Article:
Viviane:  I've always loved writing, but I started writing seriously for children after my first child was born. I had written a few rough drafts when I saw an ad in the newspaper for a local SCBWI critique group. Joining the critique group and SCBWI was one of the best decisions ever. I later joined 12x12, which is an organization specifically for picture book writers. Joining these organizations helped me learn so much, and I've met so many talented, supportive & encouraging people. (Dani is one of them!) :)

Dani: What is your absolute favorite animal?

Viviane: I love so many animals I don't think I can pick a favorite! Unfortunately, some of the animals I love are endangered. I hope that humankind can figure out a way to save them, because I'd hate to see so many wonderful animals disappear. Giraffes are on the endangered list, and so are some species of elephants, tigers, leopards, dolphins, whales, turtles, birds, honeybees, wombats etc... Some programs to help endangered animals are already making a positive impact - such as sea turtle conservation programs. Everyone can help, even by doing little things, like setting up birdhouses that are just right for endangered birds, or planting flowers that honeybees like.

Dani: Who inspires you the most?

Viviane: Kids inspire me the most. They're so smart and imaginative and fun.

Dani: How did you get the idea for TEACH YOUR GIRAFFE TO SKI?

Viviane: I got the idea during my family's very first ski trip, which coincided with the 2014 Winter Olympics. My kids packed many stuffed animals. During the day they were learning to ski, and in the evening, the stuffed animals tried all sorts of winter sports too. This led to a lot of funny jokes about skiing giraffes.

I wrote a longer blog post about the inspiration behind this story -

Dani: How many giraffes have you taught to ski?

Viviane: None. But I keep my eyes open for giraffes on the ski slopes, because you never know, maybe one day I'll meet one!

Dani: What are you working on next?

Viviane: I'm working on several other picture book manuscripts. I'm still learning and taking classes to improve my craft too. Currently I'm doing some classes with Arree Chung's Storyteller Academy.


Follow Viviane:
Poster Prize!
Here is a pre-order link:


Here is my website:

For those who want to buy through an Independent Bookseller:


Viviane is offering an 12x18" poster from "Teach Your Giraffe to Ski"!*

*This prize is limited to those who live in the US.

a Rafflecopter giveaway

Tuesday, September 25, 2018

Ksenia "Kind Killer" Anske

Smart Note: Both: Final Illustrations -- Page 19
Reg: Substrate - Page 18

I have wanted to trap Ksenia's words on my blog forever. Now I have that chance! Ksenia is a genius at writing and marketing. The thing about Ksenia is she doesn't really market. She socializes like mad. Over the past few years Ksenia has laid the foundation of her book empire. I am just in awe of the way Ksenia interacts with people on social media. She's even known to give out a book or two thousand. I mean, she is probably planning on murdering us all later, but I'm still in awe!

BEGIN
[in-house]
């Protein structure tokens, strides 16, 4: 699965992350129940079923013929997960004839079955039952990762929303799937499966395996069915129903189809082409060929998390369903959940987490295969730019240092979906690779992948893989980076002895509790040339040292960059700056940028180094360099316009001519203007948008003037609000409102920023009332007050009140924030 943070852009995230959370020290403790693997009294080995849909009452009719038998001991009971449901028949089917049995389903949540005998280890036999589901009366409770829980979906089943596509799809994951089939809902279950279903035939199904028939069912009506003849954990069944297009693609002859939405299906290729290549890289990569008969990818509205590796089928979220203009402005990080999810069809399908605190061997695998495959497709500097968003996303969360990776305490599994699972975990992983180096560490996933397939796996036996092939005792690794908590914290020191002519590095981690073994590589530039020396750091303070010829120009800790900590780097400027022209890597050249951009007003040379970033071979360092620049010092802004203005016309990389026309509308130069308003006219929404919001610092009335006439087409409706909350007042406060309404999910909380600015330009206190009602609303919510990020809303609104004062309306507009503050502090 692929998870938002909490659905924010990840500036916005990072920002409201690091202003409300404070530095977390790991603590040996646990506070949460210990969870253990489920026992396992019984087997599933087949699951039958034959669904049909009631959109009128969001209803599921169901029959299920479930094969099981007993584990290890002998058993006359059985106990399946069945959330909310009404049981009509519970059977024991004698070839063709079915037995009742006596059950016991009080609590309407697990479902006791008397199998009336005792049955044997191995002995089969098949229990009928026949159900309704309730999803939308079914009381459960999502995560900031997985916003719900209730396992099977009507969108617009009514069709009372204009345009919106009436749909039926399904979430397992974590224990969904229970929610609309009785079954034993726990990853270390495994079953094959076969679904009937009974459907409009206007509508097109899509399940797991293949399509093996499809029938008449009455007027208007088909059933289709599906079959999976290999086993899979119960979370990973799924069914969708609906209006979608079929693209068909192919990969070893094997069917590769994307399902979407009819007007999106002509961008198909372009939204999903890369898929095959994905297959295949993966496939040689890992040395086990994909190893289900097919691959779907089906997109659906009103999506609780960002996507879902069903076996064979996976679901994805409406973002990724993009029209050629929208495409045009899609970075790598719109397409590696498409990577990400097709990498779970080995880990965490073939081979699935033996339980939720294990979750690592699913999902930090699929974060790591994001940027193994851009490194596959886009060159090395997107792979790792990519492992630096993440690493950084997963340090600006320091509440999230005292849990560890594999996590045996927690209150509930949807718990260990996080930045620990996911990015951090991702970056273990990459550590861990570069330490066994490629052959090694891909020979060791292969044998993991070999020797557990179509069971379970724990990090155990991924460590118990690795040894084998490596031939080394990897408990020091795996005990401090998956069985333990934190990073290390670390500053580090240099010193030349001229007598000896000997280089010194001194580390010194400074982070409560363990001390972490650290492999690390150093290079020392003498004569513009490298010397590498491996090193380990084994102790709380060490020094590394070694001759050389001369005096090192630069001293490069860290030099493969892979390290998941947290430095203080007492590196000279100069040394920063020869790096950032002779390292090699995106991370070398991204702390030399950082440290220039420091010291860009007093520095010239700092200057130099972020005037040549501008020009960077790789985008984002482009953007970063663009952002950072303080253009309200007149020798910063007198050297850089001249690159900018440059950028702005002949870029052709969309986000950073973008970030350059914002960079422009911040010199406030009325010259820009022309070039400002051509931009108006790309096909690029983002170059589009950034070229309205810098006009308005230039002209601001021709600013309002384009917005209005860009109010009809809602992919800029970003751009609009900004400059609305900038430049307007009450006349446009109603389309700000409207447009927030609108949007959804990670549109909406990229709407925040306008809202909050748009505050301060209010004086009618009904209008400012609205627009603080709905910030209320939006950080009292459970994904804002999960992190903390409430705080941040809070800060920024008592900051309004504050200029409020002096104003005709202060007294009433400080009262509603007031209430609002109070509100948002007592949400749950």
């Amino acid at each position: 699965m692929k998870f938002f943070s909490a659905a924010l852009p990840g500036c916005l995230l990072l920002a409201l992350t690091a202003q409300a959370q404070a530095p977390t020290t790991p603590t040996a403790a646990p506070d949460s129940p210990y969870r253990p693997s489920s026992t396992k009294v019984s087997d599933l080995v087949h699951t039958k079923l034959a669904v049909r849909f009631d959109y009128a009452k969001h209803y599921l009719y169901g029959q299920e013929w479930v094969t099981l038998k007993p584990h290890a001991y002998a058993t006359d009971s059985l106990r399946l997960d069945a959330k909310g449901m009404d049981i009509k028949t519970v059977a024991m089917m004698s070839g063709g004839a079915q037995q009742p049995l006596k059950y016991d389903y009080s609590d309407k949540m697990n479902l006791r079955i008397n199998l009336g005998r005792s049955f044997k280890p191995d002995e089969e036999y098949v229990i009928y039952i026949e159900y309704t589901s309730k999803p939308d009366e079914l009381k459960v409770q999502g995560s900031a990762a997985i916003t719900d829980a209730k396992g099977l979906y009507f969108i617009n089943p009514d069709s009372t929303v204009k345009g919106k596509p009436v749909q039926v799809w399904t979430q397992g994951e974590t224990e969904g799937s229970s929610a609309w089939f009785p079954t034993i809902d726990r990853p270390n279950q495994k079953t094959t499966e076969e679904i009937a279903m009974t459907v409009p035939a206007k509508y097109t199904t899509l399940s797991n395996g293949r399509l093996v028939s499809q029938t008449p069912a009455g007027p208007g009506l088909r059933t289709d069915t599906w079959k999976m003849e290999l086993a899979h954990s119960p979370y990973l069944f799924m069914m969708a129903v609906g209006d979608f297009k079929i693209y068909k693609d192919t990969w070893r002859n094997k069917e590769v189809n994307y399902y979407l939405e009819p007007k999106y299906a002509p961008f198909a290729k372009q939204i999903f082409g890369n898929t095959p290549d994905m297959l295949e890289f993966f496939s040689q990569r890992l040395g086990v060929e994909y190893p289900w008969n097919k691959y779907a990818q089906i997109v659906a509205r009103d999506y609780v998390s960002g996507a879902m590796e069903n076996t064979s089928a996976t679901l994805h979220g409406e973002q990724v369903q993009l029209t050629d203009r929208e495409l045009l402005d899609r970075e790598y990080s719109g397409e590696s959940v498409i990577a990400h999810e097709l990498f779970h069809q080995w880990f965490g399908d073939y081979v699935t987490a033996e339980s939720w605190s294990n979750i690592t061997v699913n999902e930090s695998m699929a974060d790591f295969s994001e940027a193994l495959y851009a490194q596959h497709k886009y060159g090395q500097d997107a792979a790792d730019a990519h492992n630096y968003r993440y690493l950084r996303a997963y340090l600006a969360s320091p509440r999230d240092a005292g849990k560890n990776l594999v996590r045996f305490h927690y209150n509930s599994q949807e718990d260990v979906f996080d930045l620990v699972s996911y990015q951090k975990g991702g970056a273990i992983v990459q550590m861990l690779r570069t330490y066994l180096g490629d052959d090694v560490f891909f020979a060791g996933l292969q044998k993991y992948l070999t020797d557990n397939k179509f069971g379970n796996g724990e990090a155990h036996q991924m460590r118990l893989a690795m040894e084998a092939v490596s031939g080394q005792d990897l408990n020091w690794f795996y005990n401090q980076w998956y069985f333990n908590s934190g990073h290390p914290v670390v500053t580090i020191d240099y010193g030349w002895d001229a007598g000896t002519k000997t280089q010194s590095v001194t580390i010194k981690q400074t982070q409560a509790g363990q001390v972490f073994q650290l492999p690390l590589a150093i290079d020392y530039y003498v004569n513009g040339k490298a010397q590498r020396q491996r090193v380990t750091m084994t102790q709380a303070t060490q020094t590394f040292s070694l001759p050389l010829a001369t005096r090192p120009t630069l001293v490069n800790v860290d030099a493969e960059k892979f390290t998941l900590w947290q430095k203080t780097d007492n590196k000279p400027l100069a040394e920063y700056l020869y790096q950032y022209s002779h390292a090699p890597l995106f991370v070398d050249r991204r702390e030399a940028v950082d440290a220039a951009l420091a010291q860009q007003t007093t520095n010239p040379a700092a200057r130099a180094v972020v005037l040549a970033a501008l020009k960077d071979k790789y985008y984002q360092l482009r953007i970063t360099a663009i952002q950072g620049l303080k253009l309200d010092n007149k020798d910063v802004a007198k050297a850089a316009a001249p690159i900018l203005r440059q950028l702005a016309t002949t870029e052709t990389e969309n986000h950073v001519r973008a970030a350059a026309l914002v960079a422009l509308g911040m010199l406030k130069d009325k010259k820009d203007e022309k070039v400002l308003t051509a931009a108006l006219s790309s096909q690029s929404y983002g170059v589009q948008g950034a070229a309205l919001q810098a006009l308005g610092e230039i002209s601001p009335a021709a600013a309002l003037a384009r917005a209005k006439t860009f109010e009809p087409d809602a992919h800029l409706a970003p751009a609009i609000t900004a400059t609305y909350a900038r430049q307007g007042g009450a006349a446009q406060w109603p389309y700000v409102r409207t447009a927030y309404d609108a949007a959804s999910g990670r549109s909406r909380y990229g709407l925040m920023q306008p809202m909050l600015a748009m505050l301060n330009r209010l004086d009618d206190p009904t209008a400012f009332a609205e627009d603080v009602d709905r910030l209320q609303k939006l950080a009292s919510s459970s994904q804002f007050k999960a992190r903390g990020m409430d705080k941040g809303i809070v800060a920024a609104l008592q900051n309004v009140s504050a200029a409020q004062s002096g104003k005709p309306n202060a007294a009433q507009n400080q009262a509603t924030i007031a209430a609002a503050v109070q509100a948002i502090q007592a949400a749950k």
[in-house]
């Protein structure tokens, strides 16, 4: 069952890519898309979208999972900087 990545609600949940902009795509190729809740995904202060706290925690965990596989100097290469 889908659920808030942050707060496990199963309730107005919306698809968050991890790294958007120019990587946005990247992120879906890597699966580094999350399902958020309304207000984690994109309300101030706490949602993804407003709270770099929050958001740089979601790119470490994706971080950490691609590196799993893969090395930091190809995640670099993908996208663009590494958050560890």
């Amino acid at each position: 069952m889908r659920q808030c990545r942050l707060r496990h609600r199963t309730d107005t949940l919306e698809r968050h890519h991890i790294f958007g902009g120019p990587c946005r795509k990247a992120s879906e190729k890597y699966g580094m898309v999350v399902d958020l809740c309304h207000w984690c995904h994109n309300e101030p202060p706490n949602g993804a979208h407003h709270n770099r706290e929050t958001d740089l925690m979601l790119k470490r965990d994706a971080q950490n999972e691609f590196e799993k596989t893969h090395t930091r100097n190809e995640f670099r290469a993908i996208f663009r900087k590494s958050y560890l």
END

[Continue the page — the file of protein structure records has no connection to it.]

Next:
Dani: Where did you learn so much about marketing?

Photo Credit: David Peterman
Ksenia: I have over 15 years of experience in marketing, which I had to do for my startup, to survive. I wasn’t even sure at the time it was called marketing. All I did was, I wrote monthly newsletters to our customers, as I heard somewhere that it’s a business-must to stay in touch. So I did it. And my customers told me that they loved reading them—that my newsletters were like stories. I guess even back then I couldn’t help it but to do storytelling.

Dani: Which fantasy being or animal would you become if you had the choice?

Ksenia: Dragon. I was born in a year of a Dragon, and ever since I learned that (as a little girl), I imagined myself as a Dragon.

Dani: What is your favorite form of social media?

Ksenia: Patreon is my latest love, and it’s going to be my love for years to come, I have a feeling. It’s the best place to create a community that’s private, loyal, and supportive. I’ve shifted most of my social media presence to Patreon now, and I couldn’t be happier (I only wish I did it sooner!).

Dani: How did interacting with people help you grow your following?

Ksenia: It’s all a conversation. A dialogue. A building of friendships. I don’t view it as a following, I view it as my tribe, my people where I belong, and where they belong. Where we belong together. As one community. I can’t be me and create and thrive without my community, just like any other artist. And so we’re growing together, all of us, by having a conversation.

Dani: What's the one thing that propelled you most in your career?
Ksenia: The stubbornness of not quitting. There were many times when I was tempted. The book didn’t sell well. The idea didn’t develop the way I wanted it to. Someone criticized me harshly. I was blocked, tired, discouraged. Or writing was so painful, I didn’t think I could go on. It was only sheer stubbornness that carried me through these moments. Or propelled. Or pushed me forward. And it was thanks to those moments that I was able to look back and realize, it’s not me who has to make it. It’s not about me. It’s about all of us. I’m one with my readers, and with other writers, and they’re all one with me. After this clicked for me, quitting became a non-option.

Image taken by We Love Reading
Dani: Do you have any advice for writers or artists trying to sell their work on social media?

Ksenia: Selling is serving. It’s very easy to serve your readers if all you do is ask questions and listen. Listen until you find the need they have, then and only then, when they ask you in turn, tell them about your book. Often at that point, if you’ve exercised enough patience and truly listened, truly saw the other person, truly heard them, the sale happens on its own. It’s not always monetary. Quite often it’s the commitment of your reader to give you time, or offer some other help. And you never know to how many people they’ll talk to and tell about you and your work. It’s an exercise in faith in humanity, in people. Give them love, and they’ll want to return it. It might take them days, or maybe even years. Never falter. Never stop. They will. It’s human nature. We all want to give. We’re simply scared of giving because we’ve all been burned. Give your reader enough space to vent, to talk, to be heard, and they’ll move mountains for you. I promise.


Follow Ksenia